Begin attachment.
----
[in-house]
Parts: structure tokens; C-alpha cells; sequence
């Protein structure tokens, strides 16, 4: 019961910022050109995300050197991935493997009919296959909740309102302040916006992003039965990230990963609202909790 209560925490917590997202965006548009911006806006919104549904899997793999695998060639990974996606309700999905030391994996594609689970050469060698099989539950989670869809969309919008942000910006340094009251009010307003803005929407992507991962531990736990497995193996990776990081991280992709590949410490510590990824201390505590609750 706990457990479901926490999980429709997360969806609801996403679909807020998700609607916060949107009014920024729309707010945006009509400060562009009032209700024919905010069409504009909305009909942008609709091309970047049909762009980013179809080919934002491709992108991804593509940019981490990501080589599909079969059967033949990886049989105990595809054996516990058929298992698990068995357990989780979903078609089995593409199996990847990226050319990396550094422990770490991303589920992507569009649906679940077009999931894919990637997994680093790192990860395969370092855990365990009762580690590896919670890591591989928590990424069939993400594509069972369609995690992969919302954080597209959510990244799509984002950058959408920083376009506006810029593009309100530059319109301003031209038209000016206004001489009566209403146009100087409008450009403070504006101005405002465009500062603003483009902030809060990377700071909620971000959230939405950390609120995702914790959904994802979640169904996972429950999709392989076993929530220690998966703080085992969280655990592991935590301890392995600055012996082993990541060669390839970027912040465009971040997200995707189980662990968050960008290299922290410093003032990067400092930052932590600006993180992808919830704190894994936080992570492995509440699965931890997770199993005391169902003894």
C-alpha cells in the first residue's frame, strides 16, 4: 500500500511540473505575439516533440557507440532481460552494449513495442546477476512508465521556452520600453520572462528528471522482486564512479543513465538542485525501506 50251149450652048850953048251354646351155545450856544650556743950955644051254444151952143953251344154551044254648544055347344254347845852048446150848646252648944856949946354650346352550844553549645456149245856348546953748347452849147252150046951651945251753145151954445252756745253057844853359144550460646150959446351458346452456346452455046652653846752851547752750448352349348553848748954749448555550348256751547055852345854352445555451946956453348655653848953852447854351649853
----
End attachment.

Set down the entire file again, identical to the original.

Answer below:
[in-house]
Parts: structure tokens; C-alpha cells; sequence
């Protein structure tokens, strides 16, 4: 019961910022050109995300050197991935493997009919296959909740309102302040916006992003039965990230990963609202909790 209560925490917590997202965006548009911006806006919104549904899997793999695998060639990974996606309700999905030391994996594609689970050469060698099989539950989670869809969309919008942000910006340094009251009010307003803005929407992507991962531990736990497995193996990776990081991280992709590949410490510590990824201390505590609750 706990457990479901926490999980429709997360969806609801996403679909807020998700609607916060949107009014920024729309707010945006009509400060562009009032209700024919905010069409504009909305009909942008609709091309970047049909762009980013179809080919934002491709992108991804593509940019981490990501080589599909079969059967033949990886049989105990595809054996516990058929298992698990068995357990989780979903078609089995593409199996990847990226050319990396550094422990770490991303589920992507569009649906679940077009999931894919990637997994680093790192990860395969370092855990365990009762580690590896919670890591591989928590990424069939993400594509069972369609995690992969919302954080597209959510990244799509984002950058959408920083376009506006810029593009309100530059319109301003031209038209000016206004001489009566209403146009100087409008450009403070504006101005405002465009500062603003483009902030809060990377700071909620971000959230939405950390609120995702914790959904994802979640169904996972429950999709392989076993929530220690998966703080085992969280655990592991935590301890392995600055012996082993990541060669390839970027912040465009971040997200995707189980662990968050960008290299922290410093003032990067400092930052932590600006993180992808919830704190894994936080992570492995509440699965931890997770199993005391169902003894």
C-alpha cells in the first residue's frame, strides 16, 4: 500500500511540473505575439516533440557507440532481460552494449513495442546477476512508465521556452520600453520572462528528471522482486564512479543513465538542485525501506 50251149450652048850953048251354646351155545450856544650556743950955644051254444151952143953251344154551044254648544055347344254347845852048446150848646252648944856949946354650346352550844553549645456149245856348546953748347452849147252150046951651945251753145151954445252756745253057844853359144550460646150959446351458346452456346452455046652653846752851547752750448352349348553848748954749448555550348256751547055852345854352445555451946956453348655653848953852447854351649853